October 2001: Japan responds to March 2001 U.N. report. "The government does not think that Japan is currently in a situation where dissemination of racial discriminatory ideas or incitement of racial discrimination are conducted to the extent that the government must consider taking legislative measures . . . at the risk of unjustly atrophying lawful speech."

June 2003: Human rights groups file a counter report to Japan's responses on October 2001, which remains unanswered by the Japanese government to this day. Japan's third periodic CERD report, due 2002, is again late.

Death in committee

Here is one case study on how Japan's legislative process treats grassroots inputs:

Jan. 13, 2000: Members of local and national NGOs and other concerned citizens submit a petition to the Otaru City Assembly (Hokkaido), calling for the establishment of a local ordinance banning racial discrimination within Otaru City's jurisdiction. The proposal includes punishments of fines and imprisonment. This after several bathhouses erected "Japanese Only" signs, refusing entry to all foreigners since 1993.

Repeated demands submitted to Otaru City to draft its own ordinance were rejected outright by Otaru's mayor.

February-March, 2000: After NGOs and citizens lobby Otaru Assembly people, each political party abstains from giving a clear "yes" or "no" vote on passing the petition to the Assembly floor (only the Japan Communist Party votes in favor).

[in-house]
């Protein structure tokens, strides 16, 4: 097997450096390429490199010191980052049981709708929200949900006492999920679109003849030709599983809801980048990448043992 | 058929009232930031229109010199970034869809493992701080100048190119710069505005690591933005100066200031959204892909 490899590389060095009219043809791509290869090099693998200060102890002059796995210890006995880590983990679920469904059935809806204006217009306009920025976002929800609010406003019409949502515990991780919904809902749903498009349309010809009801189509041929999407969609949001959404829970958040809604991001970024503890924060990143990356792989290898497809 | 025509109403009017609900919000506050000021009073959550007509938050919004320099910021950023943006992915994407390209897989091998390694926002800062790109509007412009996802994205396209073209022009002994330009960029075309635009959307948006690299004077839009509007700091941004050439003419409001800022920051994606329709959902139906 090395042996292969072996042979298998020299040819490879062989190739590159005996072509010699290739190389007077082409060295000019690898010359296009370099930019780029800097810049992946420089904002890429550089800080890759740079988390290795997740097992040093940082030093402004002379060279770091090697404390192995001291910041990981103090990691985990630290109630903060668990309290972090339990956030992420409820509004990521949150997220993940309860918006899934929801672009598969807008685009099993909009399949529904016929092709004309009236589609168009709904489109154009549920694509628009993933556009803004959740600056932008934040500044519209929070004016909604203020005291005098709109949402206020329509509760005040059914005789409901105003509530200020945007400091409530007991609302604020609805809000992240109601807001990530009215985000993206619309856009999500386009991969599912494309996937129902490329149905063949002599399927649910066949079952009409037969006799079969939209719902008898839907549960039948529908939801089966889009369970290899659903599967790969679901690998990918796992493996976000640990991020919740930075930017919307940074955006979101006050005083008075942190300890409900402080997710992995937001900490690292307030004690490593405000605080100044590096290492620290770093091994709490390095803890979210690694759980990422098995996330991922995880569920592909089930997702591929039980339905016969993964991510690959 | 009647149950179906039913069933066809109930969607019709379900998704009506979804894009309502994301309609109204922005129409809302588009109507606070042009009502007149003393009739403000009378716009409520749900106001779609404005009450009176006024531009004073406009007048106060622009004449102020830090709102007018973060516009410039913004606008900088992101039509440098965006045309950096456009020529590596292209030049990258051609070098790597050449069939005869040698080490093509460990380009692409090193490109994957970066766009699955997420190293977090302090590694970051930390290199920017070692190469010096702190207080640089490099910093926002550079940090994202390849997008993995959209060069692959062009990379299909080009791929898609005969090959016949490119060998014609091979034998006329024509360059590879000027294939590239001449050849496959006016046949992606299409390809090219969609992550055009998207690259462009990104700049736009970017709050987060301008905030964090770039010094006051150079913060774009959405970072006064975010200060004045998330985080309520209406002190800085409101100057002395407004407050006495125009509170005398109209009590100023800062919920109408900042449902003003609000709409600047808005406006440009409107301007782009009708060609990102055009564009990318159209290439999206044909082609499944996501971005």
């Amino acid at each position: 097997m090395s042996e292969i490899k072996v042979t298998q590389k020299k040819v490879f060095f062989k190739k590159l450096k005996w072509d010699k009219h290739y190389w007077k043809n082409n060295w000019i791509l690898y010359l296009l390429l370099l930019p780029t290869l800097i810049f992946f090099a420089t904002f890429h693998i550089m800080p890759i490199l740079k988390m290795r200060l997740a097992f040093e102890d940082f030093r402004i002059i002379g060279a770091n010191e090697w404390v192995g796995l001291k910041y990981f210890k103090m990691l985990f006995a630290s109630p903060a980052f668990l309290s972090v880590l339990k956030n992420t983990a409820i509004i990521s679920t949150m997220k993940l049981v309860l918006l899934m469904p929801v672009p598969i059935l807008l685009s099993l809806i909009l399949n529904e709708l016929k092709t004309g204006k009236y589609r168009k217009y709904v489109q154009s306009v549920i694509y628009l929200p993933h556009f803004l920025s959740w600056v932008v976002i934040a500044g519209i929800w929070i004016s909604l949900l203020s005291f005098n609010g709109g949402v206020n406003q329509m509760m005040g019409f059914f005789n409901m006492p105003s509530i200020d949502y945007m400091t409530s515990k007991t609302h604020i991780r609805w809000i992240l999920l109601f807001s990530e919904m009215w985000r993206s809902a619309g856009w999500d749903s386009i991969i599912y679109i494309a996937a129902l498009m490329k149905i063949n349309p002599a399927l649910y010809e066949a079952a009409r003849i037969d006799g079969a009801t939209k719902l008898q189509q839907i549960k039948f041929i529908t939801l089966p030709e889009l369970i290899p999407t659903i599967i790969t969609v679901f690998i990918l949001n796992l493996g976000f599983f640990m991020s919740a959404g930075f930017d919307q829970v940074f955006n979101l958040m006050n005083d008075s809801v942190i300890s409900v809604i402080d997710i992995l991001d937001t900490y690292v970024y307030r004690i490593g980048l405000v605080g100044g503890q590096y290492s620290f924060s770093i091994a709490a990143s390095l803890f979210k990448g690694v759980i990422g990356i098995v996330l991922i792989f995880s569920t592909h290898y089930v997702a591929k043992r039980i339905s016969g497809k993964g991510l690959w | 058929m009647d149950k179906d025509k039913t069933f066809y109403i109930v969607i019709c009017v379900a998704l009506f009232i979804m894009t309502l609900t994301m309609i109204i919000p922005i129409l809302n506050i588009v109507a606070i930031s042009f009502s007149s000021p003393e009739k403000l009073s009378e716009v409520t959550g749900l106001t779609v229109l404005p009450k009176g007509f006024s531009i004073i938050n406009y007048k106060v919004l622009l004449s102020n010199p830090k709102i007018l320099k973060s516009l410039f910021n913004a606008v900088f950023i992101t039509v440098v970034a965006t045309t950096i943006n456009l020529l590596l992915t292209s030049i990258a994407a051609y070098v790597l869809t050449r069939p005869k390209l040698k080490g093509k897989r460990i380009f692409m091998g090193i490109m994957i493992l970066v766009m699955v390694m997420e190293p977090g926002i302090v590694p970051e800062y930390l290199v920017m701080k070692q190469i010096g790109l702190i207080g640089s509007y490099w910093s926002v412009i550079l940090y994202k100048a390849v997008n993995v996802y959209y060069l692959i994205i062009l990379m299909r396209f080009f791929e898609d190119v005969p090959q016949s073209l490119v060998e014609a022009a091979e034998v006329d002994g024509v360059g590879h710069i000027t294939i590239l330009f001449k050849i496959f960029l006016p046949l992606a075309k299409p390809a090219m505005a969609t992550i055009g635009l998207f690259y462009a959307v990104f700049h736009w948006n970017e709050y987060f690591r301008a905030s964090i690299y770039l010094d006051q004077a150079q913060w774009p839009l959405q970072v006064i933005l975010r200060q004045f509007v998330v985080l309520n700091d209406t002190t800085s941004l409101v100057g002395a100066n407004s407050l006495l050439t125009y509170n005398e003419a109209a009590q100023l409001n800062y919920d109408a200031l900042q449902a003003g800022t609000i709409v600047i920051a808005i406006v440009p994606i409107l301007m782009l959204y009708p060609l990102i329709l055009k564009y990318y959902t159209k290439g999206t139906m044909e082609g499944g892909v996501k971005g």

March 24, 2000: Otaru City Assembly officially notifies NGOs that the petition has been put on "continuous deliberation" status in committee.

April 30, 2003: After three years, Otaru City Assembly officially notifies the author that with the election of a new committee, said petition has been voided. Notification invites petitioners to resubmit a new version.

Death in committee ultimately happens to similar petitions submitted to Hokkaido port cities of Wakkanai and Monbetsu (where similar sign-posted exclusions have continued for years) and the Hokkaido Prefectural Government.

No notification ever comes from these bodies regarding the status of these petitions.

Back to Top

About us |  Work for us |  Contact us |  Privacy policy |  Link policy |  Registration FAQ
Advertise in japantimes.co.jp.
This site has been optimized for modern browsers. Please make sure that Javascript is enabled in your browser's preferences.
The Japan Times Ltd. All rights reserved.